The accompanying newspaper article attracted my attention and amazement, and is the occasion of this letter. Your reported
testimony is inconsistent with my impressions of the role of surgeon general as a strong, scientific professional working
to further the health and well-being of our entire population. Prior surgeon generals have sought to publicize and alleviate
such health hazards as cigarette smoking, cancer, and television violence. Your own dedicated efforts on behalf of malformed
infants and in protection of the unborn, and recently your expression of concern about the effects of videogames, appear to
continue the tradition. However, your testimony in the Hatch case is in quite another vein.
My objection is not with the presentation of any knowledge you have regarding
the character, medical skill or training of Dr. Hatch, nor with the presentation of any medical facts relevant to the case.
Because of the seriousness of the accusation against him, it is appropriate that extraordinary care be given to ascertaining
its validity, both for Dr. Hatch's protection and for that of the entire profession (and ultimately for the benefit of
our society). What I do find extremely objectionable is the endorsement of a physician's genital examination of a thirteen-year-old
child alone in the bedroom of the child's home (with no one else in the house!) and offering, in opposition to the child's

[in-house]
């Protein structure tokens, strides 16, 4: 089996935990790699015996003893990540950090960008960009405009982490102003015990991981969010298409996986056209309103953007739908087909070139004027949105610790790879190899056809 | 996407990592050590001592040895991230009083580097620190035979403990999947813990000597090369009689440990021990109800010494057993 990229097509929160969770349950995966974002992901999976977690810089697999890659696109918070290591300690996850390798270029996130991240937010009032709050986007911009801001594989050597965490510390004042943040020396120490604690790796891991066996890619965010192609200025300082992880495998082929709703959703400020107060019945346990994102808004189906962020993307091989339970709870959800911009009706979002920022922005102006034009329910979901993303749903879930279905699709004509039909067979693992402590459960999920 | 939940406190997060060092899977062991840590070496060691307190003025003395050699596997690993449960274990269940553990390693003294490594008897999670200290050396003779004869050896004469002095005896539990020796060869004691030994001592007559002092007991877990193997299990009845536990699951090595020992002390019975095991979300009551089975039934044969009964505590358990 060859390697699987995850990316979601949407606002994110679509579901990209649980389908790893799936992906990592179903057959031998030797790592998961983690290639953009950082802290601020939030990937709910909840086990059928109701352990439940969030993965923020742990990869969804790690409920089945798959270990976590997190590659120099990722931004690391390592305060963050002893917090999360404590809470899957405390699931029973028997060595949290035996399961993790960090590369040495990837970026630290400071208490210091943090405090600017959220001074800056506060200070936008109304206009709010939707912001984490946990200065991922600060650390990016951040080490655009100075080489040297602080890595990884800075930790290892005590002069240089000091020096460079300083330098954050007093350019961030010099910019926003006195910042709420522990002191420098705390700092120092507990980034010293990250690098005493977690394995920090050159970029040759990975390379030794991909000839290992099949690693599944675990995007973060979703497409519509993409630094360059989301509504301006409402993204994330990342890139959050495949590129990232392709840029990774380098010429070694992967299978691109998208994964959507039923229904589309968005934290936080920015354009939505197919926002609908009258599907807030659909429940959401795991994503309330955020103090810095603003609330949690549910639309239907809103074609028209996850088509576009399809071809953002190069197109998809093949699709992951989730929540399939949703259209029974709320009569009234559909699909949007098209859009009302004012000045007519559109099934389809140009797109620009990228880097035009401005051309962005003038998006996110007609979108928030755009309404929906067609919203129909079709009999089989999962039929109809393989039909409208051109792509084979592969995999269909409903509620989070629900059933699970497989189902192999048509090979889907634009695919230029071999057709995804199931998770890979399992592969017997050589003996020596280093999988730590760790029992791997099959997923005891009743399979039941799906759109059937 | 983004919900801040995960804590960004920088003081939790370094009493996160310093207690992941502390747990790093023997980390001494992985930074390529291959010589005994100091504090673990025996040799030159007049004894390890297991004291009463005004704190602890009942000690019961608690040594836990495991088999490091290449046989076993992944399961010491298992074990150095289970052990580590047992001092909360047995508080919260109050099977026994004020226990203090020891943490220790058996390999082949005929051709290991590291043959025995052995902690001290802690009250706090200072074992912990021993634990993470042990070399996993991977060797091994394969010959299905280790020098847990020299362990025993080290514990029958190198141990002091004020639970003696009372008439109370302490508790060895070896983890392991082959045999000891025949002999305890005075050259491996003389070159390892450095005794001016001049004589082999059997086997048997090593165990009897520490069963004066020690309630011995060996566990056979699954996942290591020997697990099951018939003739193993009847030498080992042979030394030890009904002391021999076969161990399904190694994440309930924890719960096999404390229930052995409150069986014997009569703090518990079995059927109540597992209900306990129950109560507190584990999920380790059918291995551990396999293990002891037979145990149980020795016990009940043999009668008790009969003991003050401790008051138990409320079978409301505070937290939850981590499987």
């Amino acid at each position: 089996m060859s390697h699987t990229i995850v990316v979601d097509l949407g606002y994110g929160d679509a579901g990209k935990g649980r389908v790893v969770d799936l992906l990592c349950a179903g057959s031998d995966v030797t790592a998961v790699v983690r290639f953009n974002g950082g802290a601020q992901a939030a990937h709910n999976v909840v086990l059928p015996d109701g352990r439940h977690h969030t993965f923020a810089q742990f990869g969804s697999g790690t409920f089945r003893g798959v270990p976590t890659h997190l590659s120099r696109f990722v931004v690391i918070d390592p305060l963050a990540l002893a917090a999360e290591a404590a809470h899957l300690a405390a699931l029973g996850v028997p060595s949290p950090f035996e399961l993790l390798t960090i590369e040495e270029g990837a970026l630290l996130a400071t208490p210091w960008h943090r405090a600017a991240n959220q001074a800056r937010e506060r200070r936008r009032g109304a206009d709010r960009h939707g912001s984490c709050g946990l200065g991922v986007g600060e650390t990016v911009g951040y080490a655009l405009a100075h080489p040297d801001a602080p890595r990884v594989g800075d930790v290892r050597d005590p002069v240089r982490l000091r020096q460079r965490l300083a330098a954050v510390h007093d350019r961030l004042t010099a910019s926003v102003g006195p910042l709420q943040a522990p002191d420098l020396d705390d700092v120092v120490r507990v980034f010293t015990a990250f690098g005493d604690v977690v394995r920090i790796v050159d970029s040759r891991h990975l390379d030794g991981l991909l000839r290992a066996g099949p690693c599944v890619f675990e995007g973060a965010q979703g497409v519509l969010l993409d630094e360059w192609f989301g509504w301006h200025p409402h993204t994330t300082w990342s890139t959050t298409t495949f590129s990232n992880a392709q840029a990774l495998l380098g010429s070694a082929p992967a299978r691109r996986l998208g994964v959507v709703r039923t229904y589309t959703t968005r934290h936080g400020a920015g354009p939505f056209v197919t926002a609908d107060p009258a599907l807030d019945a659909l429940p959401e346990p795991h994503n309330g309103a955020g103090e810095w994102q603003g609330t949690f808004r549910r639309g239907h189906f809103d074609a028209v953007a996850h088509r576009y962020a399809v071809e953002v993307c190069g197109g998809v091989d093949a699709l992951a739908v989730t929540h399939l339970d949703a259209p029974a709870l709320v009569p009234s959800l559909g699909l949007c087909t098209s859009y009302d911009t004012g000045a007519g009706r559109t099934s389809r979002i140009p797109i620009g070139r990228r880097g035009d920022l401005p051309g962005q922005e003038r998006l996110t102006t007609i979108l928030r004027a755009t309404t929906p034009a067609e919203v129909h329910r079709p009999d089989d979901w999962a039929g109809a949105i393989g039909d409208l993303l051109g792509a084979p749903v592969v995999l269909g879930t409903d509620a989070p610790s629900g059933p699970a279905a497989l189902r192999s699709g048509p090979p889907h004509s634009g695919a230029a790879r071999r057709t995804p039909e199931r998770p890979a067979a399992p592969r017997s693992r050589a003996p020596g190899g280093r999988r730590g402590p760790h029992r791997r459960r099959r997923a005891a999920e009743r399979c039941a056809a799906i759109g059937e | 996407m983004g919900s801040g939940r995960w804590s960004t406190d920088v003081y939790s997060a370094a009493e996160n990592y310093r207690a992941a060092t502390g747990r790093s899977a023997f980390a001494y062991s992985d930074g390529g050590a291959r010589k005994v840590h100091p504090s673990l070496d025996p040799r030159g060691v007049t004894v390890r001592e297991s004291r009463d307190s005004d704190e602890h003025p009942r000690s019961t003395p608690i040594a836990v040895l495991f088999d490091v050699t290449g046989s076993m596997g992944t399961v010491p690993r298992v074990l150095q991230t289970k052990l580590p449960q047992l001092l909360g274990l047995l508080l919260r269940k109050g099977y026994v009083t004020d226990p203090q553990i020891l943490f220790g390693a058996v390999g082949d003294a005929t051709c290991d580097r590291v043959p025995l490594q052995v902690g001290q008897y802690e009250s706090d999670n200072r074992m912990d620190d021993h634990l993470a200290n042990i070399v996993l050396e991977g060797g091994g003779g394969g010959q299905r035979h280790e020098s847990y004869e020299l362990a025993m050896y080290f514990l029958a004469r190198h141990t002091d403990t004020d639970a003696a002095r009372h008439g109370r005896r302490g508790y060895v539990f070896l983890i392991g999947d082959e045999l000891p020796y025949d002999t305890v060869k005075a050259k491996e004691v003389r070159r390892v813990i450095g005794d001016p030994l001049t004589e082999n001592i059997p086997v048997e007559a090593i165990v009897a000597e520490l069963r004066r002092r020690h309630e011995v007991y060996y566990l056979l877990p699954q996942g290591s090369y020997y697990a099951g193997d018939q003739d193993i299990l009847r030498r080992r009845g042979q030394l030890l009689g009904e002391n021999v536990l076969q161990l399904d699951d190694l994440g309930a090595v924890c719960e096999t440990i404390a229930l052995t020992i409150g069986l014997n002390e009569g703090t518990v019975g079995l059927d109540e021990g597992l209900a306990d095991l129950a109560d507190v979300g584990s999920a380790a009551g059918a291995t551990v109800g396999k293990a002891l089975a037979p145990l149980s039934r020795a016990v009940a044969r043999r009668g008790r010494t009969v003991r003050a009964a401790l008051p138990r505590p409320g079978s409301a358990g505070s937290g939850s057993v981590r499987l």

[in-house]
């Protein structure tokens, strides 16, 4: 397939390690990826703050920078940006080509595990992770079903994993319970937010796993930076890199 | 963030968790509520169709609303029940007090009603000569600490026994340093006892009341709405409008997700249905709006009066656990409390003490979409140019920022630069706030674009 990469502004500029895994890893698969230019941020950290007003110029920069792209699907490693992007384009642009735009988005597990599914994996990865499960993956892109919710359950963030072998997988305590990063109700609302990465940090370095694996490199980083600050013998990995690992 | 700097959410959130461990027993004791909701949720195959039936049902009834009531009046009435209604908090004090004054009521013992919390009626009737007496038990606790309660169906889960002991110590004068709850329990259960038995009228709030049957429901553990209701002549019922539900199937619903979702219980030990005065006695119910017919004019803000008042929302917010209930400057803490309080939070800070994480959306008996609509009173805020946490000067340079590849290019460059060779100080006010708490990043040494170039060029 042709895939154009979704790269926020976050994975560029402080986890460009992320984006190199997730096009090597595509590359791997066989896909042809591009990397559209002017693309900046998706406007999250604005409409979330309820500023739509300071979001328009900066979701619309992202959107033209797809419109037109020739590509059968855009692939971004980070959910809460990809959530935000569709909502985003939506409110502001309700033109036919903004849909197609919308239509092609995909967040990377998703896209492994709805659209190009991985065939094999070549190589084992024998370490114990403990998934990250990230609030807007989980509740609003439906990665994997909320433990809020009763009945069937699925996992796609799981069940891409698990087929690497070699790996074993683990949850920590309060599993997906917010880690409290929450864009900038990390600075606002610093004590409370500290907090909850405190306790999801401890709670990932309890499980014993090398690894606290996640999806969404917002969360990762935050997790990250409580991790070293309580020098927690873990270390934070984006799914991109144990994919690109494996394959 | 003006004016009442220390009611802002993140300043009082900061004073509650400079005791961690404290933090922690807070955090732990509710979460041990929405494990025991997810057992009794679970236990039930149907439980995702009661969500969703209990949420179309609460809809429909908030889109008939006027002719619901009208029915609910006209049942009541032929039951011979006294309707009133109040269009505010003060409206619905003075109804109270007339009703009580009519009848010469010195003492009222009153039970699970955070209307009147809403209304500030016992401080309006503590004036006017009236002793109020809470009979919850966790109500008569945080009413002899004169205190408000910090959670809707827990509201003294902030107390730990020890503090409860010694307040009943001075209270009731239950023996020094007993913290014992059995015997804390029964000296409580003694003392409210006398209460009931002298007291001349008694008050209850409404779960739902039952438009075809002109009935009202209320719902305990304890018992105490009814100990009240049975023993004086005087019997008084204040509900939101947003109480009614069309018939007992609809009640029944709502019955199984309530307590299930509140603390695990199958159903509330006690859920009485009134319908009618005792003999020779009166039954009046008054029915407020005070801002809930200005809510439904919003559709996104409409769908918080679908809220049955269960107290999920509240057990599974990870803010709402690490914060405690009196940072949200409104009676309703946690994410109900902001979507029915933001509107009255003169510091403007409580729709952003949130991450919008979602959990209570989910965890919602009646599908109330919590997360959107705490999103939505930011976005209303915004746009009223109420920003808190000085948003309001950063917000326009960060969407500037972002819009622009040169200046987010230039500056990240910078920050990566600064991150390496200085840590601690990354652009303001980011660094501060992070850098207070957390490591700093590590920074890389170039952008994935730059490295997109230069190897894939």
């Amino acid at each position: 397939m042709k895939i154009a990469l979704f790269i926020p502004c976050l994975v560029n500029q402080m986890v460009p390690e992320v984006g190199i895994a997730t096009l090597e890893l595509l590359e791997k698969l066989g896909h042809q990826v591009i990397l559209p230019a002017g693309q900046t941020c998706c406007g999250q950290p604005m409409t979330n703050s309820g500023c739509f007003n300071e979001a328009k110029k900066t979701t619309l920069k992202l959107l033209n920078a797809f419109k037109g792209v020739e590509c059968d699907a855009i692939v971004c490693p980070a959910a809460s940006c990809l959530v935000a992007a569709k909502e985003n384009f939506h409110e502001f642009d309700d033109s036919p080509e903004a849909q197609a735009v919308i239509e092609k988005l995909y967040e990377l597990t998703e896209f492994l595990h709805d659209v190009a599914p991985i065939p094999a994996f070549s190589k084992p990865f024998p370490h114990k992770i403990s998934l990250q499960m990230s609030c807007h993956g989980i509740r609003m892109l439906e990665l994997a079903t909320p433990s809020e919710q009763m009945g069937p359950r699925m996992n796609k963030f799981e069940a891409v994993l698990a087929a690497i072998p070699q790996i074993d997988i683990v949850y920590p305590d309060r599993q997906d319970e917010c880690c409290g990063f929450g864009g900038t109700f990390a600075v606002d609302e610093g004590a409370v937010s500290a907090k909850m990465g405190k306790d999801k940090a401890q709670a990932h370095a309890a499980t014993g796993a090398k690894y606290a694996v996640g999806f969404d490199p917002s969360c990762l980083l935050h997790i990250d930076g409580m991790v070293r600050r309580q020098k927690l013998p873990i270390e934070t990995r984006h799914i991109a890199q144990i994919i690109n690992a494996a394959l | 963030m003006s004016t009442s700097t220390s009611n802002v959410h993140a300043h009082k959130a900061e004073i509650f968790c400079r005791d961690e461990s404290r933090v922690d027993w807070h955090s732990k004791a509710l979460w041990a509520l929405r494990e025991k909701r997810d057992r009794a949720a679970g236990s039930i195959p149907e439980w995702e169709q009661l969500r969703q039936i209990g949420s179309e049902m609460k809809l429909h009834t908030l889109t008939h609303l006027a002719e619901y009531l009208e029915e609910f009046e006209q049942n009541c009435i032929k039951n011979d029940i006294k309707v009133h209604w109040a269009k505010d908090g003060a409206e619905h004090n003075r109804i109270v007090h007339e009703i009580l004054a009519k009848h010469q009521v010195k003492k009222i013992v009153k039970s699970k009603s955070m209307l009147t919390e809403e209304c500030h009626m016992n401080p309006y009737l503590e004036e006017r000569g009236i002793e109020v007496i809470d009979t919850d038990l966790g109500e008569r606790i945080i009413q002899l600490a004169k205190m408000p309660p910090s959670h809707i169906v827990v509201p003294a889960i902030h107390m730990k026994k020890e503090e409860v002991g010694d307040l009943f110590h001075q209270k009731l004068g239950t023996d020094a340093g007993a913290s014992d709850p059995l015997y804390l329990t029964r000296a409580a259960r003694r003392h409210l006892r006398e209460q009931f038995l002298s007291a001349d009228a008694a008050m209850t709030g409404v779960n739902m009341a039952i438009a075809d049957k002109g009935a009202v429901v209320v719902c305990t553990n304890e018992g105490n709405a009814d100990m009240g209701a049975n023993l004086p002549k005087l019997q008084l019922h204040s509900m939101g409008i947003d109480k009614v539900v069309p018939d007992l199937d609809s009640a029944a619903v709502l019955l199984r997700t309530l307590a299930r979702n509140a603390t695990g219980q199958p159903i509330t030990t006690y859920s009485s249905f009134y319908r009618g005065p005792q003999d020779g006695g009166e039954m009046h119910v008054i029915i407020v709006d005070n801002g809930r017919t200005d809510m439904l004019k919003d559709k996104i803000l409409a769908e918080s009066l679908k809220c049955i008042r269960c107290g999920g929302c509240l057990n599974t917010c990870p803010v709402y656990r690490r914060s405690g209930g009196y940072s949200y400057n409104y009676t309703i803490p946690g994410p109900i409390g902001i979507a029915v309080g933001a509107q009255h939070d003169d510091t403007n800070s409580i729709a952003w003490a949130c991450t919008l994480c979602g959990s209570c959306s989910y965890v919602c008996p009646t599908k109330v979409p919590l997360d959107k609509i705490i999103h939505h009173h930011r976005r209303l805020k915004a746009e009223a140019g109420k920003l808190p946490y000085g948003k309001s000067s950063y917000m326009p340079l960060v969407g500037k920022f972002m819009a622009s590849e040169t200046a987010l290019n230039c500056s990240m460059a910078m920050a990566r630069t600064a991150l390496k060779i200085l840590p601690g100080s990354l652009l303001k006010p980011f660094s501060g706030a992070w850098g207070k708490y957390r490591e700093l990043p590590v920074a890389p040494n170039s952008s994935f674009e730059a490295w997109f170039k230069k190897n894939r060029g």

assertion that improper behaviors occurred, the contention that children often do not know what physicians are doing to them.
It is precisely because they do not know, and because in this child-professional relationship the child is totally vulnerable
both physically and psychologically, that NO CHILD should be subjected to such an experience, even if the ministrations of
the physician were quite medically appropriate. To then claim the child's ignorance as the physician's defense (when
the child reports the treatment to have been inappropriate) leaves the child (and the child's family) without any protection.
A physician, having gained the child's confidence as a trusted professional, may enter the child's home, do anything
he likes with the child (so long as it leaves no telltale evidence) and then rely on the child's ignorance to discredit
her/his testimony, should the behavior be reported as improper! Such nonsense! Such cruelty!
Currently, many persons concerned about the health and safety of children are
seeking ways to curb and reduce the alarming increase of child molestation.
To this end, we are seeking to provide children with the confidence that they do have some power over their own bodies, that
they can and should object to
violations of their sense of privacy and propriety, and that they should report such violations. It is our sincere hope that
the medical profession will endorse and encourage efforts against such violations, rather than foster attitudes and behaviors
which make violators (including physicians) immune from accountability for their behavior.
Finally, I am extremely curious about your assertion that girls are more ignorant than are boys about what physicians do to
them. As a psychologist interested in sex differences, and teaching courses in child and adolescent psychology, I would be
very interested in evidence regarding this difference in knowledge. Any references which you can provide will be very much